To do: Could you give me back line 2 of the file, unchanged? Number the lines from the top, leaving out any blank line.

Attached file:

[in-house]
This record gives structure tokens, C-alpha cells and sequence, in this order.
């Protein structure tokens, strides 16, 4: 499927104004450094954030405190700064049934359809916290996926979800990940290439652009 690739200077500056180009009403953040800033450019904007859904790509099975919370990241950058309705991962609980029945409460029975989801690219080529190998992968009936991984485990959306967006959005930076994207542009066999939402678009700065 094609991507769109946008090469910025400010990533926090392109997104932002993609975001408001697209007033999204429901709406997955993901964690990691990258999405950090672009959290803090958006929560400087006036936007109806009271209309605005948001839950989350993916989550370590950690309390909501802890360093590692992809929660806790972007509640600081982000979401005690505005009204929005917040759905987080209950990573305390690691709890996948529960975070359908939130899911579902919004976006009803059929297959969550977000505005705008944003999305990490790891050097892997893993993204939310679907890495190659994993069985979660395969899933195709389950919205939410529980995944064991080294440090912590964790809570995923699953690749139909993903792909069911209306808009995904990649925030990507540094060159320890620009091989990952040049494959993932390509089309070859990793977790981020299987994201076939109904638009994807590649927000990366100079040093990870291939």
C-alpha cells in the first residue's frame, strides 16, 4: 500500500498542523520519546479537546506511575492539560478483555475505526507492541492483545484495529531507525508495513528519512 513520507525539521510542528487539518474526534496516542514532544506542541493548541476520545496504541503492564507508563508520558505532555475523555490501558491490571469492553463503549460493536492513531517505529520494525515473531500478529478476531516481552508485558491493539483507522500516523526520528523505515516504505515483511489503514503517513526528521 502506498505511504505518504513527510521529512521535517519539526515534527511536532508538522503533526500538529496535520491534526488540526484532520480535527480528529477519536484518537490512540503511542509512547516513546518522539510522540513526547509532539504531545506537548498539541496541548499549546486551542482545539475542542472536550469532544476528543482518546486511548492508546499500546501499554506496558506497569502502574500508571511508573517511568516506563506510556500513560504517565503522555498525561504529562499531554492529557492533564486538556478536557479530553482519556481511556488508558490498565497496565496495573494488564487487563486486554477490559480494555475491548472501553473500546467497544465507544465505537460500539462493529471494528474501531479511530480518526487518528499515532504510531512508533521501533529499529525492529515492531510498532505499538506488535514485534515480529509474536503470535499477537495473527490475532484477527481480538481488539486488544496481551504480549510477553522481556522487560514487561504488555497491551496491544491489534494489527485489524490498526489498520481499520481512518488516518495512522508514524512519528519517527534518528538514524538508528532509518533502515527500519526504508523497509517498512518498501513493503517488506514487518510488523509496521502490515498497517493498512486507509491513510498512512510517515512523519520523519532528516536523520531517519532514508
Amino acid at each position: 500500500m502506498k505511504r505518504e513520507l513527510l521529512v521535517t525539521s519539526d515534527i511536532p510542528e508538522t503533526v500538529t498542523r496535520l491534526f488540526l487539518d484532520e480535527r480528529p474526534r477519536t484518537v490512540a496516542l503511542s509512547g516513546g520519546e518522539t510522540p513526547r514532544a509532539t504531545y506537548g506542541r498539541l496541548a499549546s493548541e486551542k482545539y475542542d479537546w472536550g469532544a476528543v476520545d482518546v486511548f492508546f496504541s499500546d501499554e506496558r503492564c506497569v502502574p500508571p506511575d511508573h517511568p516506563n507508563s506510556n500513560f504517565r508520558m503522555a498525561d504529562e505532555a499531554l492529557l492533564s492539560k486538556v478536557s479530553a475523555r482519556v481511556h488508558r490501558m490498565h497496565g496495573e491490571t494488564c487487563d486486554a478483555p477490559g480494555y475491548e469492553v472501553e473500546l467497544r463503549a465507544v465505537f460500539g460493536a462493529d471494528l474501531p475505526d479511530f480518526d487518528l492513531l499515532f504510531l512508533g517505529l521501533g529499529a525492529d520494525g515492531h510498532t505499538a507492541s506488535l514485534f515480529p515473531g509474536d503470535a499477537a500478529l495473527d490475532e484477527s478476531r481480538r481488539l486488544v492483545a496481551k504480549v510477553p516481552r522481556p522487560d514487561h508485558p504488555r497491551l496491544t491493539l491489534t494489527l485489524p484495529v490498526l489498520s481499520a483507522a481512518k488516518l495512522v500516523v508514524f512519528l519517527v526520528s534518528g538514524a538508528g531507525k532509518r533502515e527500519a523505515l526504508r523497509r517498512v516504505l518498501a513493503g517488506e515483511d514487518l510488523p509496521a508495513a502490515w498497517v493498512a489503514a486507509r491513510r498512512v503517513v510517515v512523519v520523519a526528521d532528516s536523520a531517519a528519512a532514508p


This record gives structure tokens, C-alpha cells and sequence, in this order.